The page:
Fort McCoy workshop presents
|Personnel in the Fort McCoy community who are thinking
of buying a house, having trouble paying their mortgages, or who need
any other type of service to plan a successful financial future can use
the services in the Army Community Service (ACS) Financial Readiness
Bryan Clarkin, Fort McCoy ACS Financial Readiness program manager, said
an April 20 mortgage workshop brought several experts to the
installation to talk about various mortgage options.
A Homeowners’ Assistance Program representative from the U.S. Army Corps
of Engineers talked about options for Soldiers and civilians who qualify
for assistance under the American Recovery and Reinvestment Act of 2009.
Eligible personnel include those who were wounded, injured or became ill
when deployed, surviving spouses of those killed while deployed on or
after Sept. 11, 2001, military and civilian personnel assigned to
organizations affected by the 2005 Base Realignment and Closure and
servicemembers required to permanently relocate during the home mortgage
crisis through Sept. 30, 2010.
A senior loan specialist from the regional U.S. Department of Veterans
Affairs (VA) in St. Paul, Minn., presented information about federal VA
mortgage products and services available to veterans, and a
representative from RIA Federal Credit Union also talked about products
and services available to RIA members.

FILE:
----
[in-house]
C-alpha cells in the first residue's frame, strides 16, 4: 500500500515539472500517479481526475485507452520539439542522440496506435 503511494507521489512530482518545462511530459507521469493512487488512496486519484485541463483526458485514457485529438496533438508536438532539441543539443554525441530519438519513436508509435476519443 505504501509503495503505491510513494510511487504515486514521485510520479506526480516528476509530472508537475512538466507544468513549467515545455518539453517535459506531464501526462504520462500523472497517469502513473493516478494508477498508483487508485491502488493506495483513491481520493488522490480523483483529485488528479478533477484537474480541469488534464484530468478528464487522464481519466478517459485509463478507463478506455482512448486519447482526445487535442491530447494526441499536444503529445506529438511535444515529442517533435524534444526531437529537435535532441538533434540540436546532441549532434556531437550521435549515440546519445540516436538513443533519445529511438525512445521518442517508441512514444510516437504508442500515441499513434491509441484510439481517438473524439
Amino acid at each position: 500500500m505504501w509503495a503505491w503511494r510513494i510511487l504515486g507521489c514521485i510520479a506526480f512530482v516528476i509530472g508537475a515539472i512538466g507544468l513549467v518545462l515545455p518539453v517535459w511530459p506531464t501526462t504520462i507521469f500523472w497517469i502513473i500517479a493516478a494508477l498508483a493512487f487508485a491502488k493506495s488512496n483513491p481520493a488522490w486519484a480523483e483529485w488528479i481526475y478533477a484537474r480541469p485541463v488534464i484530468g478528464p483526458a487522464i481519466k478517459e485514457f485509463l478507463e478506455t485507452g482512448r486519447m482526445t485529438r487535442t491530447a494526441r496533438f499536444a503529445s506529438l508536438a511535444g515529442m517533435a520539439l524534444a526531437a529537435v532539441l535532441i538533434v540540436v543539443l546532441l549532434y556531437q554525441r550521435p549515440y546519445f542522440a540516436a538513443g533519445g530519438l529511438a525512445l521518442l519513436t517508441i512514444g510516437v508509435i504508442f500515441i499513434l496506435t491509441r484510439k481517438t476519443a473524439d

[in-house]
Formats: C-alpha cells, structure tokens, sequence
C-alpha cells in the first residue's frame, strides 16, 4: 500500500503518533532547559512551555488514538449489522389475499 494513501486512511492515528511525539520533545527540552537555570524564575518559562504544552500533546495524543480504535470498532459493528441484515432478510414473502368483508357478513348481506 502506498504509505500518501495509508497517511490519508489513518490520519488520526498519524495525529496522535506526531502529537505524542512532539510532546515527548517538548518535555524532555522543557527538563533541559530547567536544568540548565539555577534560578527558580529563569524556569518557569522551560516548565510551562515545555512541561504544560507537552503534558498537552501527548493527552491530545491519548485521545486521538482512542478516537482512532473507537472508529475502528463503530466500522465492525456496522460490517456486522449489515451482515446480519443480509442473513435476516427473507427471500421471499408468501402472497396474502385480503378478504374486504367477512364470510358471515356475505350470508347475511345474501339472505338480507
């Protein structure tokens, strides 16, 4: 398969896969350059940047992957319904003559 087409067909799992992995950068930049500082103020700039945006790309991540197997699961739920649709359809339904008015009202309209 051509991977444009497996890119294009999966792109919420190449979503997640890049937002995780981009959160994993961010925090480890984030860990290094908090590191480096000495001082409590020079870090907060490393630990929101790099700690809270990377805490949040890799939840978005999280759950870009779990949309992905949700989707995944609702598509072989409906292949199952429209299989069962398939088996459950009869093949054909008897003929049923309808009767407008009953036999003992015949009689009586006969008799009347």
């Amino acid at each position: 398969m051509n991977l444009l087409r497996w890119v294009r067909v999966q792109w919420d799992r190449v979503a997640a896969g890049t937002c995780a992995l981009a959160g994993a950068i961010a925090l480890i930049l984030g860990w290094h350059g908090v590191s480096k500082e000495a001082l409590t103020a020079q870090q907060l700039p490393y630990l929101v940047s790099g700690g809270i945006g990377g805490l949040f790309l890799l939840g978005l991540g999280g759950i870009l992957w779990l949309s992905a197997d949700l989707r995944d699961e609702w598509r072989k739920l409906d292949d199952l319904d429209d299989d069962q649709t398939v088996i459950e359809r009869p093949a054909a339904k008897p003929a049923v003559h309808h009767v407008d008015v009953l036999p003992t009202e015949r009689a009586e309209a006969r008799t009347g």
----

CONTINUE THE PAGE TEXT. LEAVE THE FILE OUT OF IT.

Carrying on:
“They brought a lot of valuable information to Fort McCoy,” Clarkin
“I can use the information they presented to help refer eligible people
to the right agency, Web site, or give them a telephone number of
someone to contact for more assistance.”
Clarkin also has a number of resources available at ACS to help
personnel successfully navigate financial obstacles. As a government
employee, he has no biases or conflicts of interest in identifying
solutions as might a financial representatives from a commercial
financial company or agency.
For example, he can help provide basic information about home mortgages.
Clarkin said VA loans have more rigorous conditions than regular
commercial loans so they are harder to foreclose if a veteran is behind
on his mortgage payments. VA loans also can offer reduced or no down
payments to qualified personnel in exchange for slightly higher fees,
which can make them a good bargain.
At the same time, people need to ensure they are getting mortgages they
can afford at the best terms possible. Clarkin said this includes
determining the right length of a mortgage.
Mortgage length is important
because even though payments may be more expensive for a shorter- versus
longer-duration mortgage, the interest rate usually is lower for the
shorter term. That results in a substantial savings in mortgage interest
payments over time.
“I have the resources to help guide people in finding reasonable
solutions on mortgages that can include anything from loan modification
to debt settlement to the reorganization of finances,” he said. “And, if
there are no other feasible choices, in addition to other financial
products. I can review the options available in bankruptcy.”
Clarkin noted his consultations are free and, when necessary, he can
help personnel find appropriate commercial services to assist with
almost any issue they may face and, hopefully, help them avoid costly
services and fees associated with some providers.
“I can help educate people about the options and resources available to
them,” Clarkin said, “but I can’t make decisions for them.”
For more information about the Financial Readiness Program, including
budgeting, repaying debt, etc., at Fort McCoy, call Clarkin at